Audi sales and marketing boss Dietmar Voggenreiter said that Audi has chosen to launch the E-tron in 2018 because battery technology is now mature enough to be able to offer a range of more than 500km (311 miles). This figure is “crucial”, he said, because consumers won’t accept less. Charging infrastructure is also now growing rapidly — another key reason for choosing a 2018 launch date.
“A 400-500km range must be possible and we must have a fast charging infrastructure,” said Voggenreiter. “Both things are coming in 2018. The battery energy density is there and there’s already a lot of charging infrastructure in Europe, the US and Asia.”
Voggenreiter said Audi was involved through the Volkswagen Group with rival firms such as BMW, Daimler and Ford in ensuring that there’s a fast-charging network for longer-range electric vehicles to use.
“It’s not our job to invest in charging points,” he said. “We’re pushing and organising this, though, and working with our partners on it.”
Voggenreiter referred to the ‘chicken and egg’ situation of limited charging infrastructure to date: there has been no need for third parties to install chargers because there are not enough cars to use them, and vice versa. “No cars, no infrastructure, but in the next two years there will be lots of investments,” he added.
First customer deliveries of the E-tron are scheduled for the beginning of 2019.
Audi has opted not to launch its electric cars under a sub-brand, like BMW has with its i models and Mercedes-Benz with its future EQ range. Instead, it’s using E-tron, which has been a suffix on hybrid Audis, as a model name in its own right.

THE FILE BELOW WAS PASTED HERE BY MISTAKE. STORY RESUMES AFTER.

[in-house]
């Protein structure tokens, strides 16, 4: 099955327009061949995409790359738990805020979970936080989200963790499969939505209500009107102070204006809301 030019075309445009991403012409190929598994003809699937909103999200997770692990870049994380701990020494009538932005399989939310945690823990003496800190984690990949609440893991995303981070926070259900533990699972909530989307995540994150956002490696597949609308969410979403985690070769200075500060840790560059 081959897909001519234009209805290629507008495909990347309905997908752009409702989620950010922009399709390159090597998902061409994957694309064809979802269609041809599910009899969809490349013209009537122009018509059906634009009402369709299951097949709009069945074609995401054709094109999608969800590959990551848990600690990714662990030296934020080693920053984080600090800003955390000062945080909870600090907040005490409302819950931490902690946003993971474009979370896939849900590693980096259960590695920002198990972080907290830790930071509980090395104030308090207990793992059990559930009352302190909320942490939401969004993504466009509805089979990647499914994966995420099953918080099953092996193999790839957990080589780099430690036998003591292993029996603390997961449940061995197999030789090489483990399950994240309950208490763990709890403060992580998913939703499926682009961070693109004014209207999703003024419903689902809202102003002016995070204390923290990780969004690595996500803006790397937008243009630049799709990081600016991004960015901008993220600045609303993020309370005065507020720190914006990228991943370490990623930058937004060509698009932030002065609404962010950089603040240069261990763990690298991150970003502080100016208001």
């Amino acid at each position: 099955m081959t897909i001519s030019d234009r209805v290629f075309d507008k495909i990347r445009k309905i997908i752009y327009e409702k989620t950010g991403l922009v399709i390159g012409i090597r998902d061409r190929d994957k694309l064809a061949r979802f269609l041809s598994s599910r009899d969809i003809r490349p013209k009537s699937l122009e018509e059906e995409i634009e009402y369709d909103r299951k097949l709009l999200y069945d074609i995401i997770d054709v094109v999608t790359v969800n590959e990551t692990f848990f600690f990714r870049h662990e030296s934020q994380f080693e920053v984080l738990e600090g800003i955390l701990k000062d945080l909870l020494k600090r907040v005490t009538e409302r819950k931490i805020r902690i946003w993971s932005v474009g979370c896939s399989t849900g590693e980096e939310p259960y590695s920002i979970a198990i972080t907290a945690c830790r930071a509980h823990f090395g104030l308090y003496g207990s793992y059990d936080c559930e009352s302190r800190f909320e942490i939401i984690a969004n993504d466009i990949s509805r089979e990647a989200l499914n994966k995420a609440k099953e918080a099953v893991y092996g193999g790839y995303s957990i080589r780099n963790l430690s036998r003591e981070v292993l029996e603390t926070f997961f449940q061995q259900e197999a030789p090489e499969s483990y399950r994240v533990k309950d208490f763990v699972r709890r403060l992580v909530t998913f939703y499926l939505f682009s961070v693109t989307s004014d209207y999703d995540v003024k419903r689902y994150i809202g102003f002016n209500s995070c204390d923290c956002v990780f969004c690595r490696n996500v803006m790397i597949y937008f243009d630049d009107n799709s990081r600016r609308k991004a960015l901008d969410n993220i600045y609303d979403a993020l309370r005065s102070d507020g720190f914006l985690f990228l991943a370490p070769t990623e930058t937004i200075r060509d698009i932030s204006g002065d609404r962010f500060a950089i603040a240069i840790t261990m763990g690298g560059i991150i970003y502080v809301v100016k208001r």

The new SUV is intended as a stand-alone, milestone launch model to introduce the technology, employing a similar strategy used by Audi with ‘quattro’ in the 1980s.
Speaking last year about the car’s name, Audi boss Rupert Stadler said: “It’s comparable to the first Audi Quattro, which was known simply as the Quattro. In the long term, the name e-tron will stand for a pure electric driveline structure.”
Voggenreiter said the e-tron name will be used on a range of follow-up electric and plug-in hybrid vehicles, where it will appear mostly as a suffix, as is the case with the existing A3 e-tron. It’s likely that Audi’s next-generation models will all get electric versions, and an A8 e-tron is most likely to be the first candidate.
An SUV body is important for the E-tron, because it’s the most on-trend bodystyle, said Voggenreiter. “A lot of customers have been asking when we’ll bring this car to market,” he said. “There’s certainly demand in the premium segment; it’s the right product. It’s a real SUV, with Audi design language.”
Voggenreiter suggested that Audi’s future range of e-tron models will have slightly different styling from the Marc Lichte-designed new look that’s currently being rolled out across the rest of the brand’s line-up.
“The e-trons are close to the designs of Lichte but in different packages,” he said. “There isn’t an engine in the front.”
The size of the E-tron suggests it’s a Q6 in all but name, but Voggenreiter hinted that the Q6 was a separate project altogether. He cited speculation that the Q6 should be a “four-door SUV-coupé” based on the Q5, in a similar style to the forthcoming Q8 being spun off the Q7.
But he said the E-tron isn’t the Q6 because it’s “not a four-door SUV-coupé, but a sporty SUV”.
Julian Rendell, Sam Sheehan and Mark Tisshaw
Source: Autocar Online